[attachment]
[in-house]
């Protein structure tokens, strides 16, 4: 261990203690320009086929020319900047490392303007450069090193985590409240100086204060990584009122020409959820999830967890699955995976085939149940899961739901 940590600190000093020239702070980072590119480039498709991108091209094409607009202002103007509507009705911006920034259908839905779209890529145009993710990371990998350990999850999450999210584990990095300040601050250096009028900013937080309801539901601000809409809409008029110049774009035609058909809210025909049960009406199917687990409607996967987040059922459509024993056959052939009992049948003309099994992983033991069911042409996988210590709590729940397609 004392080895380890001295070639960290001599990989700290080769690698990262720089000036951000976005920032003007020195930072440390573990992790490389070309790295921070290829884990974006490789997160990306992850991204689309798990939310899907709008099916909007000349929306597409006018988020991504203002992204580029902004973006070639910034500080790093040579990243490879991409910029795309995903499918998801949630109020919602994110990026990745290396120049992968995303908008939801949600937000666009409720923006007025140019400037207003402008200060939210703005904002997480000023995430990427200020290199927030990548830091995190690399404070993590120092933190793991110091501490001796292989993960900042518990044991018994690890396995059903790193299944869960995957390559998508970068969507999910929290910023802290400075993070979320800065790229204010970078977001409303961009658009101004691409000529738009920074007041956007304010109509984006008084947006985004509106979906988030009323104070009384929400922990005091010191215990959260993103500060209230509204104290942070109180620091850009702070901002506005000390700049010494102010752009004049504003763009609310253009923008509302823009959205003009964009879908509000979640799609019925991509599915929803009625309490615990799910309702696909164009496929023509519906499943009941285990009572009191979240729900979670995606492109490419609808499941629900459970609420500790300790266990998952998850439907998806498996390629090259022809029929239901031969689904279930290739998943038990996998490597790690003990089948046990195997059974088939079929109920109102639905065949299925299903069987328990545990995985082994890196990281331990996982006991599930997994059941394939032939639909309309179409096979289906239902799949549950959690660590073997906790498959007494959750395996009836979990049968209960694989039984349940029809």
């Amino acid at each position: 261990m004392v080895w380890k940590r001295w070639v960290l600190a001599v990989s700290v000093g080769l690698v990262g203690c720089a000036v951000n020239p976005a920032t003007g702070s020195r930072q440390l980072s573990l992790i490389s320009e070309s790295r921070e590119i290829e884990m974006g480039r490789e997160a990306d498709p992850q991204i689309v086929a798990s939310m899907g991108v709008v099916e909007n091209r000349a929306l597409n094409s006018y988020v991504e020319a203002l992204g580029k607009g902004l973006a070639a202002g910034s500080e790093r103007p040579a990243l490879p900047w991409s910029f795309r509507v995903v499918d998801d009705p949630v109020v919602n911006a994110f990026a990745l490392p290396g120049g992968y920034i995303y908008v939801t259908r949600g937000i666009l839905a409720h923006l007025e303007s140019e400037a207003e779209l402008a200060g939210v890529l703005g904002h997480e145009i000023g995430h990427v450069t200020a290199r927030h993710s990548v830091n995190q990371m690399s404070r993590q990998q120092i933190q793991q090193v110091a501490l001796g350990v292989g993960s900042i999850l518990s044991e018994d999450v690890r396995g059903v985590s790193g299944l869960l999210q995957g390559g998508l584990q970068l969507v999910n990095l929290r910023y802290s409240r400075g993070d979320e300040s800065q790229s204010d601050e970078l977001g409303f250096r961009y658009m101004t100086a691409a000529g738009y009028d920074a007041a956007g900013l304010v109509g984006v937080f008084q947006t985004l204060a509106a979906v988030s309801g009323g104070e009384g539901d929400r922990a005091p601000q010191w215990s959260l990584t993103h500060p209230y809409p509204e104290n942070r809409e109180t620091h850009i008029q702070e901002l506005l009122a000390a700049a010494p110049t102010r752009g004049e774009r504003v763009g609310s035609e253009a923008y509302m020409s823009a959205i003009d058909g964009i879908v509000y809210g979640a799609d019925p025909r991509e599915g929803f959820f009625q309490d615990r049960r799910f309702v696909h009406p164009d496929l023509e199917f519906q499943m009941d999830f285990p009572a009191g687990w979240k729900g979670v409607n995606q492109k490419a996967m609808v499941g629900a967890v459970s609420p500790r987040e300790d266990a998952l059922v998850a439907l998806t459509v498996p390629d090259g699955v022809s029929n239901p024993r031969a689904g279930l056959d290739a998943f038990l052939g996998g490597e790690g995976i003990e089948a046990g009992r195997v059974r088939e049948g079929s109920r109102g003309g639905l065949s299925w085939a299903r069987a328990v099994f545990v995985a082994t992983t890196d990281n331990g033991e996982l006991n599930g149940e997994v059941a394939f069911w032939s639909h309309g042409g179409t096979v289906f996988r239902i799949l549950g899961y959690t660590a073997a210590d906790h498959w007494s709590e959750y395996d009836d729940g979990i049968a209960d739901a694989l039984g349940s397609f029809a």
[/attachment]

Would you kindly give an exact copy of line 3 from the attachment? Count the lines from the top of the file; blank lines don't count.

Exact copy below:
């Amino acid at each position: 261990m004392v080895w380890k940590r001295w070639v960290l600190a001599v990989s700290v000093g080769l690698v990262g203690c720089a000036v951000n020239p976005a920032t003007g702070s020195r930072q440390l980072s573990l992790i490389s320009e070309s790295r921070e590119i290829e884990m974006g480039r490789e997160a990306d498709p992850q991204i689309v086929a798990s939310m899907g991108v709008v099916e909007n091209r000349a929306l597409n094409s006018y988020v991504e020319a203002l992204g580029k607009g902004l973006a070639a202002g910034s500080e790093r103007p040579a990243l490879p900047w991409s910029f795309r509507v995903v499918d998801d009705p949630v109020v919602n911006a994110f990026a990745l490392p290396g120049g992968y920034i995303y908008v939801t259908r949600g937000i666009l839905a409720h923006l007025e303007s140019e400037a207003e779209l402008a200060g939210v890529l703005g904002h997480e145009i000023g995430h990427v450069t200020a290199r927030h993710s990548v830091n995190q990371m690399s404070r993590q990998q120092i933190q793991q090193v110091a501490l001796g350990v292989g993960s900042i999850l518990s044991e018994d999450v690890r396995g059903v985590s790193g299944l869960l999210q995957g390559g998508l584990q970068l969507v999910n990095l929290r910023y802290s409240r400075g993070d979320e300040s800065q790229s204010d601050e970078l977001g409303f250096r961009y658009m101004t100086a691409a000529g738009y009028d920074a007041a956007g900013l304010v109509g984006v937080f008084q947006t985004l204060a509106a979906v988030s309801g009323g104070e009384g539901d929400r922990a005091p601000q010191w215990s959260l990584t993103h500060p209230y809409p509204e104290n942070r809409e109180t620091h850009i008029q702070e901002l506005l009122a000390a700049a010494p110049t102010r752009g004049e774009r504003v763009g609310s035609e253009a923008y509302m020409s823009a959205i003009d058909g964009i879908v509000y809210g979640a799609d019925p025909r991509e599915g929803f959820f009625q309490d615990r049960r799910f309702v696909h009406p164009d496929l023509e199917f519906q499943m009941d999830f285990p009572a009191g687990w979240k729900g979670v409607n995606q492109k490419a996967m609808v499941g629900a967890v459970s609420p500790r987040e300790d266990a998952l059922v998850a439907l998806t459509v498996p390629d090259g699955v022809s029929n239901p024993r031969a689904g279930l056959d290739a998943f038990l052939g996998g490597e790690g995976i003990e089948a046990g009992r195997v059974r088939e049948g079929s109920r109102g003309g639905l065949s299925w085939a299903r069987a328990v099994f545990v995985a082994t992983t890196d990281n331990g033991e996982l006991n599930g149940e997994v059941a394939f069911w032939s639909h309309g042409g179409t096979v289906f996988r239902i799949l549950g899961y959690t660590a073997a210590d906790h498959w007494s709590e959750y395996d009836d729940g979990i049968a209960d739901a694989l039984g349940s397609f029809a």